Abstract

Ballistic light, i.e., radiation that propagates undeflected through a turbid medium, undergoes a small change in phase velocity and exhibits unusual dispersion because of its wave nature. We use a novel highly sensitive differential phase optical interferometer to study these previously unmeasurable phenomena. We find that ballistic propagation can be classified into three regimes based on the wavelength-to-size ratio. In the regime in which the scatterer size is comparable with the wavelength, there is an anomalous phase-velocity increase as a result of adding scatterers of higher refractive index. We also observe an anomaly in the relative phase velocity, where red light is slowed more than blue light even though the added scatterers are made of material with normal dispersion.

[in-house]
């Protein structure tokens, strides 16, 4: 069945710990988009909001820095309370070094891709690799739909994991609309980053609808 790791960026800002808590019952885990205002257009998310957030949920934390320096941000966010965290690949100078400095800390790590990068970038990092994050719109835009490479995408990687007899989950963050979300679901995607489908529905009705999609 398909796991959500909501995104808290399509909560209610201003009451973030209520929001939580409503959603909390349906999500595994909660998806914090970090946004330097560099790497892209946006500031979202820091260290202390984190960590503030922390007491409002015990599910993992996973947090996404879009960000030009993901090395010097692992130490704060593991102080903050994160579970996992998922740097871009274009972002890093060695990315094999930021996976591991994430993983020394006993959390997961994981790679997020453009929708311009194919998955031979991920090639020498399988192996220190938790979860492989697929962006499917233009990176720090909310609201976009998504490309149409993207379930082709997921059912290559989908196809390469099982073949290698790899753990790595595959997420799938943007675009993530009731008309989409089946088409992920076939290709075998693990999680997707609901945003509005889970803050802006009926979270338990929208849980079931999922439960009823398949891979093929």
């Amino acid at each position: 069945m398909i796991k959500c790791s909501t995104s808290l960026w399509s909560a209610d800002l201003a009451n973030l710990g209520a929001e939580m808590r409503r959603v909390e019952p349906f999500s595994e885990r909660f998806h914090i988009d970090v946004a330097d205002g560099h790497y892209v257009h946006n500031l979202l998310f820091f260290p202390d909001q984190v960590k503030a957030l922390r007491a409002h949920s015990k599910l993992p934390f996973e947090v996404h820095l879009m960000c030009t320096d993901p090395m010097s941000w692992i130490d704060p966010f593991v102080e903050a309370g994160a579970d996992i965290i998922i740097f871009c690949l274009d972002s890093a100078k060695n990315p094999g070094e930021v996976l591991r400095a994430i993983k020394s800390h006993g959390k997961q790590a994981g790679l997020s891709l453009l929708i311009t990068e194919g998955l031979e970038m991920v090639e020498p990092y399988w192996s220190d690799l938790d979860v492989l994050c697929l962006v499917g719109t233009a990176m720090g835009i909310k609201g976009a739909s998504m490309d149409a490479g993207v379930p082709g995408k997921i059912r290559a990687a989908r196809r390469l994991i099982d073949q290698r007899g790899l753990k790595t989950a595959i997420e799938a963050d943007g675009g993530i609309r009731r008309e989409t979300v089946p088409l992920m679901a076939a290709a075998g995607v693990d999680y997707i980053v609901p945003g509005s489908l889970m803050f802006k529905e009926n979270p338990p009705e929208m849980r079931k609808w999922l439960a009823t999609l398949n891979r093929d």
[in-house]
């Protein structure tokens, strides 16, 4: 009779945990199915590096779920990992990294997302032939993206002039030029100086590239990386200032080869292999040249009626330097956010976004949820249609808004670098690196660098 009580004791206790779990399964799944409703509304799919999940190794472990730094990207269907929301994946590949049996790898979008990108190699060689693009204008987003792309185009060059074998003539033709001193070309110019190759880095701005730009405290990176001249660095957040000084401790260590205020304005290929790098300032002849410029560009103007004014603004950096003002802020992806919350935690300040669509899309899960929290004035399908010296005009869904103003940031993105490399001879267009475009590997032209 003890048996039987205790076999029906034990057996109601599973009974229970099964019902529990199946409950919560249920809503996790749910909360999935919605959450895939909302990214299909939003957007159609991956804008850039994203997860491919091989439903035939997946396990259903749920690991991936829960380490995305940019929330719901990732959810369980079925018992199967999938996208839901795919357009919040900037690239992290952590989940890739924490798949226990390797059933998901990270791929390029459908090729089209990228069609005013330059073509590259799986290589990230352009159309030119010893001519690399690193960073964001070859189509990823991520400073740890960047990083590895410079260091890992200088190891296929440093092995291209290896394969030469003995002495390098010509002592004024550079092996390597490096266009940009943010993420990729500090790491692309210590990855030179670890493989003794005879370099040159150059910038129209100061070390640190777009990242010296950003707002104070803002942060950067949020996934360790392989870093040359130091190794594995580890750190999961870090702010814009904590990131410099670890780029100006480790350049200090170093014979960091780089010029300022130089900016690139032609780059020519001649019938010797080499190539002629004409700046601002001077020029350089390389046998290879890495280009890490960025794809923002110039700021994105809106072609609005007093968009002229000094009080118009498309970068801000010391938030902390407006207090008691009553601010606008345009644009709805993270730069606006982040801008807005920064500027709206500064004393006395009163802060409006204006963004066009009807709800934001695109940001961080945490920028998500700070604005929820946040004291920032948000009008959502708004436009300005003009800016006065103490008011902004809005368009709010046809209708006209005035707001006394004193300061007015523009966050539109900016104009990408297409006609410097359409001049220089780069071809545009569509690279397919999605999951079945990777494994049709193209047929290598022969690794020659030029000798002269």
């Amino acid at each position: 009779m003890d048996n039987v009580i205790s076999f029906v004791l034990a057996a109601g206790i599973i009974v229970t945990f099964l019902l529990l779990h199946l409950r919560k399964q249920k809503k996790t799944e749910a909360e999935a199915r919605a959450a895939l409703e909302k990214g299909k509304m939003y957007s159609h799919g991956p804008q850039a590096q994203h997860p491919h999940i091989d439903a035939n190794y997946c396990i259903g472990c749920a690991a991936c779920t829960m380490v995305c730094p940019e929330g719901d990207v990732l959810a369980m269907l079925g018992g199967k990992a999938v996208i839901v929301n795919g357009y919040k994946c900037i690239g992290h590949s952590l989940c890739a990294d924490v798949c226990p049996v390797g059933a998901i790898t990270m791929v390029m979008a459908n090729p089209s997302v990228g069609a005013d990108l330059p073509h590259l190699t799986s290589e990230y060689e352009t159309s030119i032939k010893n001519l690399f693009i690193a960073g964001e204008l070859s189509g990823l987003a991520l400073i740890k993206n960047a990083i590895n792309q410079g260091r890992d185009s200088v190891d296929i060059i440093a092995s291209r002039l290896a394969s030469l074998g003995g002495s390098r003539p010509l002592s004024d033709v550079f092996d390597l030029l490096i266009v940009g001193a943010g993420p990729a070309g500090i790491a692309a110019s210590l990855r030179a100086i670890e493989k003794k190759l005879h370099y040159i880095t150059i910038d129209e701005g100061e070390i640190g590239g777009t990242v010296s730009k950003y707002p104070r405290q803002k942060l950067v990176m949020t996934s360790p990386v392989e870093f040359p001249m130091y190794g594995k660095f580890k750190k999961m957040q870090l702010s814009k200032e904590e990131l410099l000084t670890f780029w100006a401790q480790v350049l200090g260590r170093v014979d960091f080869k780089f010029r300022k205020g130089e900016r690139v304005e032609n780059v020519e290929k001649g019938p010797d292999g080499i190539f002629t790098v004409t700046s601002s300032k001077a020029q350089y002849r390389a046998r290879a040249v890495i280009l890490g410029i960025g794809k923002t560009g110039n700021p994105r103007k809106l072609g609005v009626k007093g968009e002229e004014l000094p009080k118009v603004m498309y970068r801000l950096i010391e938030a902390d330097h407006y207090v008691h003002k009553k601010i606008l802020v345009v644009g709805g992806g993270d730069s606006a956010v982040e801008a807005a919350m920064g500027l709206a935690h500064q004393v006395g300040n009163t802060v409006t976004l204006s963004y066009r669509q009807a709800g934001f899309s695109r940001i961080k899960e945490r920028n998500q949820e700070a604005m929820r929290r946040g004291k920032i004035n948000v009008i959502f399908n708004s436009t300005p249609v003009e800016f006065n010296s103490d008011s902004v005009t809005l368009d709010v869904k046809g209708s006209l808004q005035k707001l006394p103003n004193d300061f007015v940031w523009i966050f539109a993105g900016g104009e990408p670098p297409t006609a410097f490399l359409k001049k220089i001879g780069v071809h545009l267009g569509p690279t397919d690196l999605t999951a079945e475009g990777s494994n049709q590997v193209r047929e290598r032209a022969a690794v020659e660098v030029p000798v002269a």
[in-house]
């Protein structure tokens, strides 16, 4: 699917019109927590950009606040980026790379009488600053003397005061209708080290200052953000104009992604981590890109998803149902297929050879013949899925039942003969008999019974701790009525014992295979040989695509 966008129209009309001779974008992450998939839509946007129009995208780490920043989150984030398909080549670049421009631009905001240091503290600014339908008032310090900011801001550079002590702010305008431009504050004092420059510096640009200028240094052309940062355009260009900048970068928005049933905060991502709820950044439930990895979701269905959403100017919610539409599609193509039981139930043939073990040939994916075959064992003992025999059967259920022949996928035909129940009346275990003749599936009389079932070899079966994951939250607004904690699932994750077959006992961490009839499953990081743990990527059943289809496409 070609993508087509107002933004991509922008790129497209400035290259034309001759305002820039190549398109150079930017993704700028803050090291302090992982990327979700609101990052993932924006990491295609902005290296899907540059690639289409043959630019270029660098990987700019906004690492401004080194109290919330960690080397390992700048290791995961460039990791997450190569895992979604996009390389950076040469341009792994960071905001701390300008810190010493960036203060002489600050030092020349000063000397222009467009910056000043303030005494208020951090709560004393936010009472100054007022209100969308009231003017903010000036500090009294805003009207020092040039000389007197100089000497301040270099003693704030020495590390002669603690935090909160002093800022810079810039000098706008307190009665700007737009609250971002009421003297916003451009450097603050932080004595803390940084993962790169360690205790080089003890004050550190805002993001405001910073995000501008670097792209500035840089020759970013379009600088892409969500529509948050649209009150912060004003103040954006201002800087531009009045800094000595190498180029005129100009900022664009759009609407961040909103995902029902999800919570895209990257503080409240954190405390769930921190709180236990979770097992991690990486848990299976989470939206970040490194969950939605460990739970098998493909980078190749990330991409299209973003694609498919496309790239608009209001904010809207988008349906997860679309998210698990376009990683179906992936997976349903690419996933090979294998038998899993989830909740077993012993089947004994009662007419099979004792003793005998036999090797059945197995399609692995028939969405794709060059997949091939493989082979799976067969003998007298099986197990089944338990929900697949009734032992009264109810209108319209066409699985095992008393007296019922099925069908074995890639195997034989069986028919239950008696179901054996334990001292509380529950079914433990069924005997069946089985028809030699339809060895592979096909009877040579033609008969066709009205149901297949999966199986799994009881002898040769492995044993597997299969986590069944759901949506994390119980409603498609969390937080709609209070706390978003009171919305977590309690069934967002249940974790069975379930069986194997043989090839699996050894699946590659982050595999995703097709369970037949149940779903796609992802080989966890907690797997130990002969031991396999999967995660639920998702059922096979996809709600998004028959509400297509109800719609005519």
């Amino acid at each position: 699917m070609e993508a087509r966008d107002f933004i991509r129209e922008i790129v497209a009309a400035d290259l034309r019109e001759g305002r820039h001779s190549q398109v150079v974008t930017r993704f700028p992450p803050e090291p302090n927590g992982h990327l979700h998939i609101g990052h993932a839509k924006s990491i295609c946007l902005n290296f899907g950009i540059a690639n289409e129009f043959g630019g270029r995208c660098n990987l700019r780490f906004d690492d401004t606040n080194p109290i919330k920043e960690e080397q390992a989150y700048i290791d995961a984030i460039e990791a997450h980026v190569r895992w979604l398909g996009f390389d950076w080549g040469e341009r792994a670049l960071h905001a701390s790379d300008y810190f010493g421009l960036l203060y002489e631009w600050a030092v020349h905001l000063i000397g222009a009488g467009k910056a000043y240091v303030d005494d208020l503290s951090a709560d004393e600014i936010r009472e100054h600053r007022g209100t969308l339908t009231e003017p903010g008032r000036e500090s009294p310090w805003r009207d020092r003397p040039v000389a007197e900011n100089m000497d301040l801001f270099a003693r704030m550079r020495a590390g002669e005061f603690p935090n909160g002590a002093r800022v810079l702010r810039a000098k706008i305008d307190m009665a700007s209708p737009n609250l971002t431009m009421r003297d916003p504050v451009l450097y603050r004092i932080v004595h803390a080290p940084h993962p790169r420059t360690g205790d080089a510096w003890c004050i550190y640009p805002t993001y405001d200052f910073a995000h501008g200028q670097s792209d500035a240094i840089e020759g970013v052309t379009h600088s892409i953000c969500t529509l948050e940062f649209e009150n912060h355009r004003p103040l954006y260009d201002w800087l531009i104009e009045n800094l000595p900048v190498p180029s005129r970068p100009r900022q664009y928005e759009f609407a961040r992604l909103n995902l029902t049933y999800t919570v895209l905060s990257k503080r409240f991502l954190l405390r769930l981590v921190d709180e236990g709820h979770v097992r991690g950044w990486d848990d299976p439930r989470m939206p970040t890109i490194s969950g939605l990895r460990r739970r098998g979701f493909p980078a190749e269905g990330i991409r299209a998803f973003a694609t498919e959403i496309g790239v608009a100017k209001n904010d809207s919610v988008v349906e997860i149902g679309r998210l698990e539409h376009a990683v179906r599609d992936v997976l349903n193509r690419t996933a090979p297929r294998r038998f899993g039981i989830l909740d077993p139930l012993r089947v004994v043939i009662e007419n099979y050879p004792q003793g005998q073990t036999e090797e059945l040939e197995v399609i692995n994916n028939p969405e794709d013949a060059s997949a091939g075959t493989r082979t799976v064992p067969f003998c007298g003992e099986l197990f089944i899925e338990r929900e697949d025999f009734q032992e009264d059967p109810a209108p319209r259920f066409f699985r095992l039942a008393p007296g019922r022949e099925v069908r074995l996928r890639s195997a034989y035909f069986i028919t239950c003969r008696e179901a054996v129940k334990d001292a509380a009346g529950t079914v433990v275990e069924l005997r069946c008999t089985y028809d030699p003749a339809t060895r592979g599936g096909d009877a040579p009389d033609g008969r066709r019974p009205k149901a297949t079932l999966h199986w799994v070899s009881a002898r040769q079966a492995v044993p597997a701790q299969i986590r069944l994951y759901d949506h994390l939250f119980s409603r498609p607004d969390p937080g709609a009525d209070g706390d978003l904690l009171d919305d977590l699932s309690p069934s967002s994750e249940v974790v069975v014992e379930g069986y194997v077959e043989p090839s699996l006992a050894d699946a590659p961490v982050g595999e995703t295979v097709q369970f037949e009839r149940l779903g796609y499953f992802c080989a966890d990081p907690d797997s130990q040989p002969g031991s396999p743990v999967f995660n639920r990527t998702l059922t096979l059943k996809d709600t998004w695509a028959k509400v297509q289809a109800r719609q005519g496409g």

© 2001 Optical Society of America

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